Friday, March 26, 2010

Sunset Community Film Festival

I've been a fan of Wayland He's Life of Wayland since Rebecca Devlin first shared it with me a few years ago. At the 6th Annual Sunset Community Film Festival, held at Ulloa Elementary School in San Francisco on March 5, He made dozens more fans. His latest short, a funny animation called Worm War I, won the audience award for best film, and I heard many a serious discussion between 6th graders and uproarious laughter from the 3rd graders sitting behind me about the video.

The entire program, chosen and compiled by youth media group SCREAM members, was very good and it was professionally well presented. The best part was sitting in a theater full of an audience of young people, watching a program entirely made and presented by young people, and experiencing the extreme pleasure of everyone involved. Half of the time I had no idea why they were laughing, but they sure were having a good time.

Wednesday, March 17, 2010

Barbara Hammer and Silas Howard at the Hammer

What a great night. I wish this conversation could have lasted a lot longer- they were just getting started. But what an excellent combination, whoever thought this one up!


I can't believe I finally finished it. After three viewings over the course of two weeks I have finally finished watching David Lynch's enigmatic Inland Empire (2006). Clearly (well, I use that word loosely...), this film is about Laura Dern's character Nikki Grace's psyche. It's about psychology, movies and reality vs. make-believe in a hodge-podge of visual styles and genres, but mostly horror. I bet if I watched it again I'd get it, but I can't imagine I will ever, ever be driven to do that. If you know me, you know that I'm all about film and media that make you go, "WTF?!" But WTF?! And Whatever.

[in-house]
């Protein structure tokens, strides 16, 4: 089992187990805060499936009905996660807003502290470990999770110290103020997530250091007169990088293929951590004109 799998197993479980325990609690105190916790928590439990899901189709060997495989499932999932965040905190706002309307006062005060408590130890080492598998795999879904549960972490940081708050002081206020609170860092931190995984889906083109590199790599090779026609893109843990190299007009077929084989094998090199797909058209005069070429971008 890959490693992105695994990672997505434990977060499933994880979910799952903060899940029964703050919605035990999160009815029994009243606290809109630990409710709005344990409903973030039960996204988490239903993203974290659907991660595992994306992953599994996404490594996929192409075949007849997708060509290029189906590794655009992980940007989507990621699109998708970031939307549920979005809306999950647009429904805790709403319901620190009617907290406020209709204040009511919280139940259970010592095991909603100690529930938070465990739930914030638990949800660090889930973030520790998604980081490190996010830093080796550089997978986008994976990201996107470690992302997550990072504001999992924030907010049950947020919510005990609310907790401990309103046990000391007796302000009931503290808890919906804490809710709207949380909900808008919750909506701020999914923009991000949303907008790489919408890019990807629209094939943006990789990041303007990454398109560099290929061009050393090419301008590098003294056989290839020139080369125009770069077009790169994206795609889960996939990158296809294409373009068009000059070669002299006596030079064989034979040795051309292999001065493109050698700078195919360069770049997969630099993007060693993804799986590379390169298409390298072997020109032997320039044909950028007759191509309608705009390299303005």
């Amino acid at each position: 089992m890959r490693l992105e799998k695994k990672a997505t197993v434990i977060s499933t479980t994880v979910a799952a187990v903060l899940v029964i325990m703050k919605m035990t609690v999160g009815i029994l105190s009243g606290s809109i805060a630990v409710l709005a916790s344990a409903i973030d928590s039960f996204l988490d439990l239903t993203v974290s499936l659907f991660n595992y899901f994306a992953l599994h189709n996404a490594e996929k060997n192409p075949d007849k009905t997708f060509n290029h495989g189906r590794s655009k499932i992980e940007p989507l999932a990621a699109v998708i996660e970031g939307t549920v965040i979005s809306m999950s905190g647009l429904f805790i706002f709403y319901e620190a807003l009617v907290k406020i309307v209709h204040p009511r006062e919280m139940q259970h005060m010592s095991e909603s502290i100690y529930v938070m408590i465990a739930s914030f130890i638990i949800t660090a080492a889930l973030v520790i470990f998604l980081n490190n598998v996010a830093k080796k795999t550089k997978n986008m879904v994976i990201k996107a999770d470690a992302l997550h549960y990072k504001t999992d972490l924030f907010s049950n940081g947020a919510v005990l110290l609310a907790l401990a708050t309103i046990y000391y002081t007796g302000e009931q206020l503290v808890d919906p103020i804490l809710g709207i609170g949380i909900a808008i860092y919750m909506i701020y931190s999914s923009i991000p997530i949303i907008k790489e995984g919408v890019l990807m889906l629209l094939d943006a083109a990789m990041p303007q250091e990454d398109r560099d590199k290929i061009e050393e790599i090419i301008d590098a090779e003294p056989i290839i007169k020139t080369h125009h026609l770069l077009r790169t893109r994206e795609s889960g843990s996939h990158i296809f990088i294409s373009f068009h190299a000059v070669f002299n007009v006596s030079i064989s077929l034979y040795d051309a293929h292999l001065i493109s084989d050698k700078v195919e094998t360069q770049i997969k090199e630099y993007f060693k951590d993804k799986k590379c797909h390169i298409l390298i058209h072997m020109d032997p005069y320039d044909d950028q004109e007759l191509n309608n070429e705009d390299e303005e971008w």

Tuesday, March 9, 2010


Part of the joy of staying with Mark and Andrea off and on for the past few months has been cooking for them. This also gives me a chance to return to the heart of this blog. Mark is an economist who sometimes works for the World Bank, though appallingly he's never eaten at the World Bank Cafeteria. Out of pity for that deprivation, I like to prepare meals for them when they return from work...

Monday, March 8, 2010

Nordwand Schmordwand

This looks miserable, right? Well it was. There was also a lot of ACTING! bleh. This was a big night out to the Royal with Andrea and Mark. And I guess I never got bored enough to think of leaving. But this movie was a one-trick-pony. What did we need this for? We didn't.

Les chansons d'amour

I finally watched Love Songs (Christophe Honoré, 2007)- and I loved it! Never has a musical worked so well, in my book. I actually didn't mind at all when the cast broke out in song, it seemed as natural as I ever do when I sing while walking down the street. And it was such a relief of a story. French, yes, and refreshingly real! The guy who looks like Albert from Little House on the Praiarie aka Ismaël (Louis Garrel) would drive me up a tree with his silly joker antics. But other than that, this movie did not annoy me at all, remarkable for a musical movie. The songs are actually good. And I'm sure if my French were better I would have appreciated it even more. I love the sexual fluidity, the matter-of-factness of the affairs and the way they affect everyone's lives in the film. And I love that it ends up GAY gay. And I love that it just ends abruptly in the middle of just another love story. And that it's to a Barbara song- no proprietary musical last song-ness. Yum.